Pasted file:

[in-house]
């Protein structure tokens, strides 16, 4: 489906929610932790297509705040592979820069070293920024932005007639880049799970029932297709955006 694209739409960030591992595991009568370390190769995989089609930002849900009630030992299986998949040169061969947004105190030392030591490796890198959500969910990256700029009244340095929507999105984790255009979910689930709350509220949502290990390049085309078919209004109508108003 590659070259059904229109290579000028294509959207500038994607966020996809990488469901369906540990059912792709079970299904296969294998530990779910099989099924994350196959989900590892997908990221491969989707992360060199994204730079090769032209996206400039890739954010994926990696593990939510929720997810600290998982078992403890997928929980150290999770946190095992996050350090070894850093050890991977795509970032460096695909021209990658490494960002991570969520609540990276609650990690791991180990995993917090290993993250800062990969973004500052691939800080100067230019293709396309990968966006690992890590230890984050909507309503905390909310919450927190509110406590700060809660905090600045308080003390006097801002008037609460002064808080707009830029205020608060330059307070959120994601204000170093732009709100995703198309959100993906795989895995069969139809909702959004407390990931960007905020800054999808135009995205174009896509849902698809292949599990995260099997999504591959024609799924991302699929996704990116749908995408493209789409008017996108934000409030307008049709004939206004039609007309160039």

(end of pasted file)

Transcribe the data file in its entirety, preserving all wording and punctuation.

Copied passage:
[in-house]
């Protein structure tokens, strides 16, 4: 489906929610932790297509705040592979820069070293920024932005007639880049799970029932297709955006 694209739409960030591992595991009568370390190769995989089609930002849900009630030992299986998949040169061969947004105190030392030591490796890198959500969910990256700029009244340095929507999105984790255009979910689930709350509220949502290990390049085309078919209004109508108003 590659070259059904229109290579000028294509959207500038994607966020996809990488469901369906540990059912792709079970299904296969294998530990779910099989099924994350196959989900590892997908990221491969989707992360060199994204730079090769032209996206400039890739954010994926990696593990939510929720997810600290998982078992403890997928929980150290999770946190095992996050350090070894850093050890991977795509970032460096695909021209990658490494960002991570969520609540990276609650990690791991180990995993917090290993993250800062990969973004500052691939800080100067230019293709396309990968966006690992890590230890984050909507309503905390909310919450927190509110406590700060809660905090600045308080003390006097801002008037609460002064808080707009830029205020608060330059307070959120994601204000170093732009709100995703198309959100993906795989895995069969139809909702959004407390990931960007905020800054999808135009995205174009896509849902698809292949599990995260099997999504591959024609799924991302699929996704990116749908995408493209789409008017996108934000409030307008049709004939206004039609007309160039």